A 14-metre wide screen across the bridge between Scotland and England, a five-metre gravity-fed fountain, an optical illusion created by 200 trees and a video installation in a setting from iconic film The Wicker Man will be among the works for the inaugural Environmental Art Festival Scotland this August.
A collaboration between artist and filmmaker John Wallace and ecosystem modeller Professor Pete Smith, of the University of Aberdeen, Cinema Sark will take the politically powerful point of the River Sark – which could become the divide between sovereign states after next year’s referendum on independence – as the centre of a video art installation.
Set beneath the rumble of nine lanes of the M74, the Sark has formed a boundary for 460 years. The Cinema uses four films and environmental sensors to consider the identity of the river, from its rise in the peat bogs through Gretna and the Solway Firth.
“Most people barely notice they are on a bridge when the cross the Sark, though they might just register the rattle of the joints,” says Wallace.
“But this is an important place, and is becoming ever more so as the referendum approaches.
“We wanted to look at the physical reality of what the border between Scotland and England really is.”
In the Galloway Forest Park, James Winnett is using a river’s energy to power a foaming fountain, shadowed by a waterfall and asking questions about sustainability.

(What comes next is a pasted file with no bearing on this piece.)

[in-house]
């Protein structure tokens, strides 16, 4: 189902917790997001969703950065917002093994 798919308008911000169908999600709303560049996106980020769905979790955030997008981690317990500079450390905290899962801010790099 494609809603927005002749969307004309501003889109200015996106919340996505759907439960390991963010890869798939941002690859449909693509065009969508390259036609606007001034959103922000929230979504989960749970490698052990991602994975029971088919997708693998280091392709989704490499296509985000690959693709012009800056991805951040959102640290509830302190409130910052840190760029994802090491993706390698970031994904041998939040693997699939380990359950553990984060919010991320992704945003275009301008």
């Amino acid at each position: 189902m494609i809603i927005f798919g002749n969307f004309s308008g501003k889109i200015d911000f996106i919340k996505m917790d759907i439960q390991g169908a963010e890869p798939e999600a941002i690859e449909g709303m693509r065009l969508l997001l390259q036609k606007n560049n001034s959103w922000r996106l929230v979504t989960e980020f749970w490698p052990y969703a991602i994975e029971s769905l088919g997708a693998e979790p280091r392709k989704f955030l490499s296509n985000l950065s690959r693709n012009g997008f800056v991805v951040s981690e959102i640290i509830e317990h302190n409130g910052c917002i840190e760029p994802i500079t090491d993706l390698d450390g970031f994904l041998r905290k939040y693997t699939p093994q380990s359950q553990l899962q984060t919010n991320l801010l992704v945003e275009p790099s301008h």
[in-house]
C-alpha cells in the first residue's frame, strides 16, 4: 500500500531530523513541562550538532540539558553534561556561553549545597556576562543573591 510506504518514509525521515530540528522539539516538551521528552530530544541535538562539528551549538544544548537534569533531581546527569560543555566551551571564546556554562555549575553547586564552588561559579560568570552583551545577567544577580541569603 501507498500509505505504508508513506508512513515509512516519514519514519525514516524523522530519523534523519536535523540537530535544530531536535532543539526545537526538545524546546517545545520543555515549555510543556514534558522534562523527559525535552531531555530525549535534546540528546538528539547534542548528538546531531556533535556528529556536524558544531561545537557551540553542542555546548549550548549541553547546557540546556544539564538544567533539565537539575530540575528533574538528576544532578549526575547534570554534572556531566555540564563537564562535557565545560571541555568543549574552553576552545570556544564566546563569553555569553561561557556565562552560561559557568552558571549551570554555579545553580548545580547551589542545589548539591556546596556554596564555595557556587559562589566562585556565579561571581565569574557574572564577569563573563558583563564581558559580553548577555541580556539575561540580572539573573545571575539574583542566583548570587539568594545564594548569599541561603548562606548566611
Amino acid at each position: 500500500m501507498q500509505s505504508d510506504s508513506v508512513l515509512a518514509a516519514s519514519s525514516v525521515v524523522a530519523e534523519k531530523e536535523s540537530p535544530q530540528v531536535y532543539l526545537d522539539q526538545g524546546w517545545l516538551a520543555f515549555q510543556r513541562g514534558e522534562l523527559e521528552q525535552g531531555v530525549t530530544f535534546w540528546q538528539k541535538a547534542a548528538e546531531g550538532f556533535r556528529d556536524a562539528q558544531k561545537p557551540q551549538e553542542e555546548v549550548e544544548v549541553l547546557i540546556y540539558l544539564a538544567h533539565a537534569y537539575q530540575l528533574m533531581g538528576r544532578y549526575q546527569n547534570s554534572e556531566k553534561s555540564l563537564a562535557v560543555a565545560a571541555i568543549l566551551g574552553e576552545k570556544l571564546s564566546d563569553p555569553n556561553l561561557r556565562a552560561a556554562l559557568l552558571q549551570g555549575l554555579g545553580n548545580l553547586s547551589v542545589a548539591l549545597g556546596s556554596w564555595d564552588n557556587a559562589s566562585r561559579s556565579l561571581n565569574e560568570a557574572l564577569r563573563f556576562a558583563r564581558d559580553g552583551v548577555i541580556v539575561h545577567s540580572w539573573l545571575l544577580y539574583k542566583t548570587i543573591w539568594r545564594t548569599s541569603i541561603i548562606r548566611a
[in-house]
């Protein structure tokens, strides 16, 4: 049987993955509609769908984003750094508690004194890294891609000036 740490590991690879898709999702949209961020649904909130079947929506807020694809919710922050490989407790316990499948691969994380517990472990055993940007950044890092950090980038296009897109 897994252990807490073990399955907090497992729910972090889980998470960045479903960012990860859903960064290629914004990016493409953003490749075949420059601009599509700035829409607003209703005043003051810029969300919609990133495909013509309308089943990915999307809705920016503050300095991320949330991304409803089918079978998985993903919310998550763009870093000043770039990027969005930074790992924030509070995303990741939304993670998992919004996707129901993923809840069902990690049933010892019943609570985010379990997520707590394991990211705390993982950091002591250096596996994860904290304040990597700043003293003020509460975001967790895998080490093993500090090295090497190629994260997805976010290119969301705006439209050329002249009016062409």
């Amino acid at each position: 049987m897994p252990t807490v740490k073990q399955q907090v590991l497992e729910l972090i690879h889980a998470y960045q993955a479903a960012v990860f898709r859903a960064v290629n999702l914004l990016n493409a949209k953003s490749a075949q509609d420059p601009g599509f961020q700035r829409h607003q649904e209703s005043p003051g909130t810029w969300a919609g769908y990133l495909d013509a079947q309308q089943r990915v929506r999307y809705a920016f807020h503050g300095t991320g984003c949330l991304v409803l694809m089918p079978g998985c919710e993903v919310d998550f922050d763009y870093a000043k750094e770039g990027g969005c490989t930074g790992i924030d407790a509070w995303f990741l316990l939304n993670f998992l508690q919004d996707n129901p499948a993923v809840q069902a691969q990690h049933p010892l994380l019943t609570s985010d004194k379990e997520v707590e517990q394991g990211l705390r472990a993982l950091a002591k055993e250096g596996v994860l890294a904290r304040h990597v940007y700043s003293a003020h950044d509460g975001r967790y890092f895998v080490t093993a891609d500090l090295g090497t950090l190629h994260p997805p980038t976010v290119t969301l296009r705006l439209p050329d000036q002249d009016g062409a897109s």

“It will be a real surprise and quite a spectacle,” expects the Glasgow-based artist, who says the concept will “look quite natural, but clearly can’t be.”
“So much of what we like to think of as wild is actually the result of management.
“I hope it will encourage people to look around and think about what is truly wild and what is the result of hundreds, even thousands of years of human intervention.”
Domestic and international artists have asked to take part in the festival, with the furthest interest arriving from Australia.
Pat Van Boeckel and Karin Van Der Molen, from the Netherlands, plan to partially reroof a kirk ruin made famous when it appeared in The Wicker Man.
“We want to look at the resources society needs,” says Van Boeckel, discussing Gimme Shelter.
“The project will invite visitors to take part in the virtual restoration of this church, even if it takes centuries to grow the oaks that were needed for a new roof.”
Taking full advantage of 200 of the region’s trees, Donald Urquhart and Will Levi Marshall will wrap hand-tinted sky blue bands of paper around oaks, creating the impression that each trunk has had a slice taken out of it.
“The idea is to create a horizontal line which makes it seem like a metre of the forest has disappeared and you can see right through,” says Urquhart, explaining a “plane of disappearance” made with laser sighting equipment.
“We will be making a painting with the woodland – in fact, it may even be Europe’s largest watercolour.
“It involves working with nature to create an effect, but one that does no damage.
“At the end of the festival, the paper is removed and the woodland returns to its original beauty.”
- The Environmental Art Festival runs August 30 – September 2 2013. Read more.